What’s New in JRI–Poland?
Stanley M. Diamond, Executive Director
Jewish Records Indexing – Poland
6500 Mackle Road, #201, Montreal, Quebec, Canada H4W 3G7
Tel: 514‐484‐0100, Fax: 514‐484‐7306, SMSDiamond@aol.com, www.jri‐poland.org
In February 2013, Jewish Records Indexing ‐ Poland and the Polish State Archives (PSA) signed an
agreement marking a new phase of cooperation that is of great significance to those searching their
Jewish roots in Poland. The agreement has enabled JRI‐Poland to rapidly expand its activities in
Poland and its online database of indices.
In an announcement reflecting the strong significance of these records and their importance to
family historians around the world, the PSA launched a massive effort to digitize all vital records in
their more than 30 Regional Archives and to make them available ‐ free ‐ on their National Digital
Archives and Regional Archive websites.
JRI‐Poland is serving the research community by linking search results to the PSA’s digital images of
the Jewish records. As of June 2015, several million entries have been linked to digital images of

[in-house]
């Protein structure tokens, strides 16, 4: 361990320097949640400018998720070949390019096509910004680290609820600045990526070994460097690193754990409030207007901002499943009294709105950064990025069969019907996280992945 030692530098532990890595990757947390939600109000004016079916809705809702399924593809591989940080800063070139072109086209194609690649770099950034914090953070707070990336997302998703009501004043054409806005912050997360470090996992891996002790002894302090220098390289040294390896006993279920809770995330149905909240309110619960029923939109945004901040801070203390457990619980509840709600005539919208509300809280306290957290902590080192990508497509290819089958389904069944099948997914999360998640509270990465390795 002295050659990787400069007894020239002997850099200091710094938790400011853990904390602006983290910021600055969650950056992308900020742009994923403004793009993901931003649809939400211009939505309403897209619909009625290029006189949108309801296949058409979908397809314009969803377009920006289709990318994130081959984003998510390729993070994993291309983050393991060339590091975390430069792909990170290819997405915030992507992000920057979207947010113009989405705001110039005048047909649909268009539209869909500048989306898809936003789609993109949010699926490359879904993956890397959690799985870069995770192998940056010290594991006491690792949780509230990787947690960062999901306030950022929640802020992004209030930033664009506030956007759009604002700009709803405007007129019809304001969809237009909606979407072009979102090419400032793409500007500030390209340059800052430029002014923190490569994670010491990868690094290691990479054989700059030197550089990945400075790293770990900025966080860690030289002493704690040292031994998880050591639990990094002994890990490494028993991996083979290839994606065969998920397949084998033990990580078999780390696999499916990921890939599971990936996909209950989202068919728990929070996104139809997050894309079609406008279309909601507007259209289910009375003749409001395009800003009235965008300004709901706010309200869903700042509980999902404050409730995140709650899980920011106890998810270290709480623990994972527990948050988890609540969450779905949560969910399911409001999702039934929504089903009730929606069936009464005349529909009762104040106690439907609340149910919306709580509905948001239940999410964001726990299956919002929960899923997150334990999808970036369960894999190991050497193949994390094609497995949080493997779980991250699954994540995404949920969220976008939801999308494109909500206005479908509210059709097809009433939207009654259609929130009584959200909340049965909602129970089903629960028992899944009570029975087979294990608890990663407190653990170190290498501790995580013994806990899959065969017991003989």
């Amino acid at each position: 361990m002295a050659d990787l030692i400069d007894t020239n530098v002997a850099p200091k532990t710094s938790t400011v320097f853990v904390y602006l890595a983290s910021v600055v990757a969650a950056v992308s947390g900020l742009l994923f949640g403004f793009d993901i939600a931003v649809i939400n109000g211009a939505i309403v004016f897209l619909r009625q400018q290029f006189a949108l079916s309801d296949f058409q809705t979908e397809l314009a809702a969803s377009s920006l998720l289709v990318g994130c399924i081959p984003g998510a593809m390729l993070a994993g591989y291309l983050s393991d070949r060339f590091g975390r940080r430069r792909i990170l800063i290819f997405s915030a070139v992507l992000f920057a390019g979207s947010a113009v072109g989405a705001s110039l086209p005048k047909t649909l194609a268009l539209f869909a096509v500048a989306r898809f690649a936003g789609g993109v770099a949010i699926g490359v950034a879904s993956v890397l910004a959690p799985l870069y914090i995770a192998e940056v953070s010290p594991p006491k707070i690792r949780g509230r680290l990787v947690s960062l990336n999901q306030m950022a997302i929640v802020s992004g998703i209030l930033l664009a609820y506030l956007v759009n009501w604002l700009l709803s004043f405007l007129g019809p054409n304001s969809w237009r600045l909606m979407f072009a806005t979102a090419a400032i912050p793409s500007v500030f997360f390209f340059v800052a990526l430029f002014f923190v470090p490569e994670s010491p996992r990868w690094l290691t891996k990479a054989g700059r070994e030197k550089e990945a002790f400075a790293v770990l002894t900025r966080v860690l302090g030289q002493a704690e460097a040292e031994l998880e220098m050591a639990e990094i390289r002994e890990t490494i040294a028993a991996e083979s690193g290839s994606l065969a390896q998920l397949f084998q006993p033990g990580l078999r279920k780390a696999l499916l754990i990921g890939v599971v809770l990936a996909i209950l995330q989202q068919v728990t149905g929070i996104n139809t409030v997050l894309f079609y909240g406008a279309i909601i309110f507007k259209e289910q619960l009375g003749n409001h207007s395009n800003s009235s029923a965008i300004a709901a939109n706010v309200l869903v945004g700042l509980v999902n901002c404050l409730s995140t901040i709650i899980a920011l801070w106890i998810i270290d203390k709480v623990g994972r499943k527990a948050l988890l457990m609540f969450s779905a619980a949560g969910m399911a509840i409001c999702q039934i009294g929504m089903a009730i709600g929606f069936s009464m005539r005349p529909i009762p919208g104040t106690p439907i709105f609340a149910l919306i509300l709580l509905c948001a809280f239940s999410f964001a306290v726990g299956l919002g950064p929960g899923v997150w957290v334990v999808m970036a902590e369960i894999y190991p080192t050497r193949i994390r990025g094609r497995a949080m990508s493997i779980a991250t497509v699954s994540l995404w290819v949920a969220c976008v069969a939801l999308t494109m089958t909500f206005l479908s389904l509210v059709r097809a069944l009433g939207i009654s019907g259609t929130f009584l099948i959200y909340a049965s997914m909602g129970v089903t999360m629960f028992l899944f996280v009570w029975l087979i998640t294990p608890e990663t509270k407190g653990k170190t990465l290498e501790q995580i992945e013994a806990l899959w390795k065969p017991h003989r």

records, pages near the digital image, or folders holding the digital image.
Introducing “Phase 3” of JRI‐Poland
Since its founding in 1995, there have been two phases in the activity of Jewish Records Indexing –
Poland, starting with “Phase 1”, the initial mission of creating basic indices of records microfilmed
by the LDS, and then “Phase 2,” the indexing of later years of records in Polish Archives not filmed
by the LDS. Recent changes in Polish archival policies and privacy laws are generating dramatic
new opportunities for researchers tracing Jewish roots in Poland. This presentation will introduce
Phase 3 of the JRI‐Poland project…
“Phase 3” has two components made possible by:
1. The availability of digital images – facilitating more detailed extraction of the five million records
currently in the JRI‐Poland database as well as those to be added in future.
Online images are making it possible to both expedite linking of search results to images and
facilitate the expansion of basic indices ‐ currently in the database ‐ to more detailed extracts.
Where possible, future data entry will include more detailed extracts of records. When town‐linked
images are available, those towns will be listed on the website. The invaluable role of volunteer